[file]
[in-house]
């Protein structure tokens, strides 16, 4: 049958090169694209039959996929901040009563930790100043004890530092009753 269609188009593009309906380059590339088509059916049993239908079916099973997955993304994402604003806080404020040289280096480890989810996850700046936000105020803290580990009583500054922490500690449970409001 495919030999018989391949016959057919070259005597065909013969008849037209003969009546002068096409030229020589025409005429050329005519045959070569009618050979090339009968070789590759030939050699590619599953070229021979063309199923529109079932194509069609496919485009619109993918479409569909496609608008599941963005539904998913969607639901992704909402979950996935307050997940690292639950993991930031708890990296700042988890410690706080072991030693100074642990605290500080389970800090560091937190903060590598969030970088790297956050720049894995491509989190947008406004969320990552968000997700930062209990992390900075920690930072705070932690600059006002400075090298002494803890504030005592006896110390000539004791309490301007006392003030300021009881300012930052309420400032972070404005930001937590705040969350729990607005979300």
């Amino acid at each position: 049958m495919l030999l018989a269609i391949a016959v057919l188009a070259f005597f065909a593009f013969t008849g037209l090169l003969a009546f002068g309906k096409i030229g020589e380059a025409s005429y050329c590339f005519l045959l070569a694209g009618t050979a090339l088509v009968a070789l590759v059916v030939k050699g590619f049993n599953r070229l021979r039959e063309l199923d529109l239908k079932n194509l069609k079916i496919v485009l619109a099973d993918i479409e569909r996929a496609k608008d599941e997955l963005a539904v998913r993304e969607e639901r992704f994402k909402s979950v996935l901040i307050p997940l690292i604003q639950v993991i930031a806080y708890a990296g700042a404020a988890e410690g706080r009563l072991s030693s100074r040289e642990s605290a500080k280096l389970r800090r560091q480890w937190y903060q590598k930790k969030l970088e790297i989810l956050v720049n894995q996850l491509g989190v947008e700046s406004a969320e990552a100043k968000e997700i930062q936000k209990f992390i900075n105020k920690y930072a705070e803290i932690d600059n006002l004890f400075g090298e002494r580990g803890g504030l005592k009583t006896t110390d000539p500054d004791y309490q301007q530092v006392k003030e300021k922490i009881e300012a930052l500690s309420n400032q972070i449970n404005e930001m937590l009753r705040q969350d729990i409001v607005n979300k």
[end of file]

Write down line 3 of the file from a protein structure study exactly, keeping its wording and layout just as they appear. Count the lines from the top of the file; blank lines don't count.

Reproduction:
């Amino acid at each position: 049958m495919l030999l018989a269609i391949a016959v057919l188009a070259f005597f065909a593009f013969t008849g037209l090169l003969a009546f002068g309906k096409i030229g020589e380059a025409s005429y050329c590339f005519l045959l070569a694209g009618t050979a090339l088509v009968a070789l590759v059916v030939k050699g590619f049993n599953r070229l021979r039959e063309l199923d529109l239908k079932n194509l069609k079916i496919v485009l619109a099973d993918i479409e569909r996929a496609k608008d599941e997955l963005a539904v998913r993304e969607e639901r992704f994402k909402s979950v996935l901040i307050p997940l690292i604003q639950v993991i930031a806080y708890a990296g700042a404020a988890e410690g706080r009563l072991s030693s100074r040289e642990s605290a500080k280096l389970r800090r560091q480890w937190y903060q590598k930790k969030l970088e790297i989810l956050v720049n894995q996850l491509g989190v947008e700046s406004a969320e990552a100043k968000e997700i930062q936000k209990f992390i900075n105020k920690y930072a705070e803290i932690d600059n006002l004890f400075g090298e002494r580990g803890g504030l005592k009583t006896t110390d000539p500054d004791y309490q301007q530092v006392k003030e300021k922490i009881e300012a930052l500690s309420n400032q972070i449970n404005e930001m937590l009753r705040q969350d729990i409001v607005n979300k």